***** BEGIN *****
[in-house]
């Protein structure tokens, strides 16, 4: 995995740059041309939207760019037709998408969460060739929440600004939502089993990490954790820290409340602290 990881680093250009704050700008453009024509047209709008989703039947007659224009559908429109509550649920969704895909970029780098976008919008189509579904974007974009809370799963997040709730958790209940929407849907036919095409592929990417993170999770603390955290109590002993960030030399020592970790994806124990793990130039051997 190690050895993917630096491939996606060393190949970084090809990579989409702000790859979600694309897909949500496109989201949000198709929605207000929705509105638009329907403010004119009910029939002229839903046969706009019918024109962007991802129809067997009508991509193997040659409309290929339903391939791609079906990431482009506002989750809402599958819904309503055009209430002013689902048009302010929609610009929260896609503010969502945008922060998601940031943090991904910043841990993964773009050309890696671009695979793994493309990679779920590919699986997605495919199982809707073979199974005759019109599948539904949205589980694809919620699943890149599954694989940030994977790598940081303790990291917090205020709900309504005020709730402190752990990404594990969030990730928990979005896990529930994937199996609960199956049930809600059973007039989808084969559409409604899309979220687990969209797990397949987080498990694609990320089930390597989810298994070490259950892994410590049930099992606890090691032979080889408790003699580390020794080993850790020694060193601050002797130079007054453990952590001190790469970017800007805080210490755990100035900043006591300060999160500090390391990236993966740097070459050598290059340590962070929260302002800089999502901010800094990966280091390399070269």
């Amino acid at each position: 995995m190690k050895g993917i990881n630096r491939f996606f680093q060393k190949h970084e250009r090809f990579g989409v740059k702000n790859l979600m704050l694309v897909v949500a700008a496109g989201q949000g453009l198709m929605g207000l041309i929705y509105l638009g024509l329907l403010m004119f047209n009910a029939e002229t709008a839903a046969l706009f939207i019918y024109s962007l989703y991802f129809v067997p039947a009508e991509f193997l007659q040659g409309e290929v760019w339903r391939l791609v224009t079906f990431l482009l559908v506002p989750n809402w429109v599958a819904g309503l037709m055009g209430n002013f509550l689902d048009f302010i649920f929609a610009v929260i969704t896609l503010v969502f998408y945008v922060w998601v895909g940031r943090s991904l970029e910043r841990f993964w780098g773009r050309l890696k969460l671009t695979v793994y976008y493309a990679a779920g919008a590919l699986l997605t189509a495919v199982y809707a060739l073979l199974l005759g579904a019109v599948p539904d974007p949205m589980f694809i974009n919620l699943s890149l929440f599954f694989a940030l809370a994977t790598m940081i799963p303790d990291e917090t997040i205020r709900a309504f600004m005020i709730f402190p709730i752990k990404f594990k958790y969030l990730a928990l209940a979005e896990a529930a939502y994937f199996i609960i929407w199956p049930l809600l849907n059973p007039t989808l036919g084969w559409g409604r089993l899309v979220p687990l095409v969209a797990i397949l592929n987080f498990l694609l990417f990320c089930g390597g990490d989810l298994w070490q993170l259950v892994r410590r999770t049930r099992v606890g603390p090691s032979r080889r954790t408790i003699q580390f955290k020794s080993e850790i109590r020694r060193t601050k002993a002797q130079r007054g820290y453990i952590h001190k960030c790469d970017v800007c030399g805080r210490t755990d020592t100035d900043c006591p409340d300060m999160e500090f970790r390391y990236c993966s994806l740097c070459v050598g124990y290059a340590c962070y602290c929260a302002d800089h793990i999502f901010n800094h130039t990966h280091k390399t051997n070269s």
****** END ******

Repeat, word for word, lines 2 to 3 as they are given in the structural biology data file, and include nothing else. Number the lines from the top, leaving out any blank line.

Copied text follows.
């Protein structure tokens, strides 16, 4: 995995740059041309939207760019037709998408969460060739929440600004939502089993990490954790820290409340602290 990881680093250009704050700008453009024509047209709008989703039947007659224009559908429109509550649920969704895909970029780098976008919008189509579904974007974009809370799963997040709730958790209940929407849907036919095409592929990417993170999770603390955290109590002993960030030399020592970790994806124990793990130039051997 190690050895993917630096491939996606060393190949970084090809990579989409702000790859979600694309897909949500496109989201949000198709929605207000929705509105638009329907403010004119009910029939002229839903046969706009019918024109962007991802129809067997009508991509193997040659409309290929339903391939791609079906990431482009506002989750809402599958819904309503055009209430002013689902048009302010929609610009929260896609503010969502945008922060998601940031943090991904910043841990993964773009050309890696671009695979793994493309990679779920590919699986997605495919199982809707073979199974005759019109599948539904949205589980694809919620699943890149599954694989940030994977790598940081303790990291917090205020709900309504005020709730402190752990990404594990969030990730928990979005896990529930994937199996609960199956049930809600059973007039989808084969559409409604899309979220687990969209797990397949987080498990694609990320089930390597989810298994070490259950892994410590049930099992606890090691032979080889408790003699580390020794080993850790020694060193601050002797130079007054453990952590001190790469970017800007805080210490755990100035900043006591300060999160500090390391990236993966740097070459050598290059340590962070929260302002800089999502901010800094990966280091390399070269």
């Amino acid at each position: 995995m190690k050895g993917i990881n630096r491939f996606f680093q060393k190949h970084e250009r090809f990579g989409v740059k702000n790859l979600m704050l694309v897909v949500a700008a496109g989201q949000g453009l198709m929605g207000l041309i929705y509105l638009g024509l329907l403010m004119f047209n009910a029939e002229t709008a839903a046969l706009f939207i019918y024109s962007l989703y991802f129809v067997p039947a009508e991509f193997l007659q040659g409309e290929v760019w339903r391939l791609v224009t079906f990431l482009l559908v506002p989750n809402w429109v599958a819904g309503l037709m055009g209430n002013f509550l689902d048009f302010i649920f929609a610009v929260i969704t896609l503010v969502f998408y945008v922060w998601v895909g940031r943090s991904l970029e910043r841990f993964w780098g773009r050309l890696k969460l671009t695979v793994y976008y493309a990679a779920g919008a590919l699986l997605t189509a495919v199982y809707a060739l073979l199974l005759g579904a019109v599948p539904d974007p949205m589980f694809i974009n919620l699943s890149l929440f599954f694989a940030l809370a994977t790598m940081i799963p303790d990291e917090t997040i205020r709900a309504f600004m005020i709730f402190p709730i752990k990404f594990k958790y969030l990730a928990l209940a979005e896990a529930a939502y994937f199996i609960i929407w199956p049930l809600l849907n059973p007039t989808l036919g084969w559409g409604r089993l899309v979220p687990l095409v969209a797990i397949l592929n987080f498990l694609l990417f990320c089930g390597g990490d989810l298994w070490q993170l259950v892994r410590r999770t049930r099992v606890g603390p090691s032979r080889r954790t408790i003699q580390f955290k020794s080993e850790i109590r020694r060193t601050k002993a002797q130079r007054g820290y453990i952590h001190k960030c790469d970017v800007c030399g805080r210490t755990d020592t100035d900043c006591p409340d300060m999160e500090f970790r390391y990236c993966s994806l740097c070459v050598g124990y290059a340590c962070y602290c929260a302002d800089h793990i999502f901010n800094h130039t990966h280091k390399t051997n070269s």